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Showing posts from September 6, 2015

Decorating with Brown Transferware & $100 GIVEAWAY

Brown was introduced as a transferware color around 1829-30 and is the least expensive of colors to make. Therefore it is fairly common, so far as transferware goes, to find.  It is also one of the most collected colors and it is probably the most versatile of colors in my opinion.  Brown is neutral and looks good with any color scheme from pastels to rich jewel tones, but it is with the ushering in of Autumn that I see it popping up in home decor and vignettes the most.  Though, most of these rooms and vignettes are decorated with brown pieces year round, it just seems the perfect time to share them.  I may have to do another post because there are so, so many more equally beautiful spaces that have incorporated the use of displaying brown transferware and I can't fit them all here.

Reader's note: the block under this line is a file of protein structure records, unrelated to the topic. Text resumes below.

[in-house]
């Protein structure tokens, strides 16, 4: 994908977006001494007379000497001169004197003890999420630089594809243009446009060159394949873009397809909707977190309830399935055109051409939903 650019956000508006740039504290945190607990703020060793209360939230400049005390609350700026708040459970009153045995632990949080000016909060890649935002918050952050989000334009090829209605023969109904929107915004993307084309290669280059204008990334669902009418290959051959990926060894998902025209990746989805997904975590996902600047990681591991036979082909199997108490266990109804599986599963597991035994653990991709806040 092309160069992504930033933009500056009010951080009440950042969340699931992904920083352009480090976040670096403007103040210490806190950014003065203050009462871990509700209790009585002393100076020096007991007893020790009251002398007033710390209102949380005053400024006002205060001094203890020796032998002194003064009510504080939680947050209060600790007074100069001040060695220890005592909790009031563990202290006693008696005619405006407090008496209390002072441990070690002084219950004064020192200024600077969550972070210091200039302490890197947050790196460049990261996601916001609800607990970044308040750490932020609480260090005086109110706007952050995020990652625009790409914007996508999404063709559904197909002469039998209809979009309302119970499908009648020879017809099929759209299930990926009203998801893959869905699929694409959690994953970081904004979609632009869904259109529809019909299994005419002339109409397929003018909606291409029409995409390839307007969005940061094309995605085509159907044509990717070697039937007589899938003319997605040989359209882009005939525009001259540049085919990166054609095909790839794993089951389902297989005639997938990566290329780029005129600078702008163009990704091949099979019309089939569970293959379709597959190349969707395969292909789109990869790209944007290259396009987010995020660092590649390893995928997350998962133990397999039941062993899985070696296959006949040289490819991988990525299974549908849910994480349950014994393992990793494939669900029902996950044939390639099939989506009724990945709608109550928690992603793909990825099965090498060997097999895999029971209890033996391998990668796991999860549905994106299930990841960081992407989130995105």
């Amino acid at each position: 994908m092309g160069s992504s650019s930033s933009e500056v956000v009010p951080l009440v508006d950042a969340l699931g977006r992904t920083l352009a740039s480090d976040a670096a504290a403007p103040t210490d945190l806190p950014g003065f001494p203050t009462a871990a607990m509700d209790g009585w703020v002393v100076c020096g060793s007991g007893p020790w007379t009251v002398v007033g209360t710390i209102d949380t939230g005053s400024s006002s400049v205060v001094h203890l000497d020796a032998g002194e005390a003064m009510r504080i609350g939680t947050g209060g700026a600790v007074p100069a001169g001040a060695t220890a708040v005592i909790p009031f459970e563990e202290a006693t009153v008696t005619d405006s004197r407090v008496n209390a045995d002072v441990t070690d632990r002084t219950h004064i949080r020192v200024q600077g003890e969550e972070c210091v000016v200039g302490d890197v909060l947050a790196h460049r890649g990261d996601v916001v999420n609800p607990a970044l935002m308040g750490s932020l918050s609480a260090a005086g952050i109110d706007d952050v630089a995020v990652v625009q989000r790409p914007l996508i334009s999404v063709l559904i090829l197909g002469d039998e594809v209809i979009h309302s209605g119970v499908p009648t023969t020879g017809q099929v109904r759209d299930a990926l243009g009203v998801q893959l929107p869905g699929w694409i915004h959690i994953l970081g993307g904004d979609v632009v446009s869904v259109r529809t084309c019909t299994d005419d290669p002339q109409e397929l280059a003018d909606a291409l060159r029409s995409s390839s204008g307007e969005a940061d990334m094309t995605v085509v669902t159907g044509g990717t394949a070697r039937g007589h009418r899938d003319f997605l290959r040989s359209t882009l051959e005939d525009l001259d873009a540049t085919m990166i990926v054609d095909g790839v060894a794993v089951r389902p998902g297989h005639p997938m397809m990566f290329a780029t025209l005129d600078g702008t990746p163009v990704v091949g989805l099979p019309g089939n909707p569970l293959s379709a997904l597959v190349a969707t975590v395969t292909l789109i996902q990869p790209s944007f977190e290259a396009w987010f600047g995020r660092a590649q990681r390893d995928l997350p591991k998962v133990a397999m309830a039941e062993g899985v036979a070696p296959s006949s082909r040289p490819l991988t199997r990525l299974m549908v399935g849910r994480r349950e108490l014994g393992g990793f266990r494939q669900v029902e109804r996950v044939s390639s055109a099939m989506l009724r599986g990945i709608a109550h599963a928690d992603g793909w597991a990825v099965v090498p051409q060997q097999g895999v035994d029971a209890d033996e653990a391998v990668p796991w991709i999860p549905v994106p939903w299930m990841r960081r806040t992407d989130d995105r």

So, check these lovelies out and then stick around for the giveaway at the bottom of the post.
This vignette just stole my heart the first time I saw it.  So many of us have vintage luggage in our homes…

It Couldn't Be Done - A Labor Day Poem

I wanted to share a poem I love and feel is perfect for Labor Day.  It is by Edgar Guest, a writer of sentimental and optimistic poetry.  He was known as the 'People's Poet'.  Born in England in 1881, Edgar came to the United States as a young child with his family.  He published his first poem at 17 years of age.  His poems reflect the American spirit and work ethic that made America great!
Enjoy your family, friends, cook-outs and say goodbye to Summer!


IT COULDN’T BE DONE Somebody said it couldn't be done,
But he with a chuckle replied
That "maybe it couldn't," but he would be one
Who wouldn't say so till he'd tried.
So he buckled right in with the trace of a grin
On his face. If he worried he hid it.
He started to sing and he tackled the thing
That couldn't be done, and he did it. Somebody scoffed: "Oh, you'll never do that;
At least no one has ever done it";
But he took off his coat and he took of his hat,
And the first thing w…